He lamented the harrowing experience they were going through because of the corruption in the system which those working in the pensions office made retirees to go through, saying that there was no sincerity in the civil service.

 

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“I retired since 2015 and up till now, almost nine years, I am still waiting for my gratuity. Imagine the stress and hardship. If not of God I would have been dead by now. I was sick to the extent that I went through operation, but thank God that my children and relatives assisted me.
“The other day I spoke to a fellow retiree and I was shocked to hear that he has been given a quit notice for the house he was managing with the children. I think maybe if the gratuity has been paid, he would have put a small building for himself. This is really sad, to say the least. Retirees are being treated badly as if they are not human beings.
“I heard that Douye Diri is releasing money every month for the payment of retirees, that is good but I have not received mine. I want to beg those working in the pensions office to be sincere and avoid the usual style of paying some persons because they have persons in government who can influence the quick payment of their gratuities.”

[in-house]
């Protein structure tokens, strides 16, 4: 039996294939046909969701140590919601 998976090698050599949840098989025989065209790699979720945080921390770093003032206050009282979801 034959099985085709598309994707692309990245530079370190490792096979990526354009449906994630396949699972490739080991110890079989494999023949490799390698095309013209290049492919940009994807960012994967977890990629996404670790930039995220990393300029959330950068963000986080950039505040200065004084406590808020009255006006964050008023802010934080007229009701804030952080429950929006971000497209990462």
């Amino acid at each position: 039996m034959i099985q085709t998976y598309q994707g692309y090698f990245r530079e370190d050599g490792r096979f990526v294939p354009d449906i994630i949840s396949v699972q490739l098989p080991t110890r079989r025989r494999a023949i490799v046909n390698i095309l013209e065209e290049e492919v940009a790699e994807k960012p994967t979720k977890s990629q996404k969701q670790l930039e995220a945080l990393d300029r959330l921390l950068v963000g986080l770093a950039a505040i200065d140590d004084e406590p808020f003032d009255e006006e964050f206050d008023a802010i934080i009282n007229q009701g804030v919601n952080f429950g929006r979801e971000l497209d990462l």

However, chairman of the pensions board, Mr. Victor Akenge has said that the board is working hard to ensure that the effort of the governor at clearing the backlog of gratuities owed retirees in the state is sustained.
Reacting to the allegations while speaking to our correspondent, Akenge said those who used to pose as pensions agents and defraud unsuspecting retirees were being hounded. He said they were not civil servants.

 

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Akenge noted that pensioners should be grateful to the governor who, on inception, announced the monthly release of N200 million monthly to upset the backlog of gratuities, stating that the current administration met an unpaid gratuities dating back to 2007.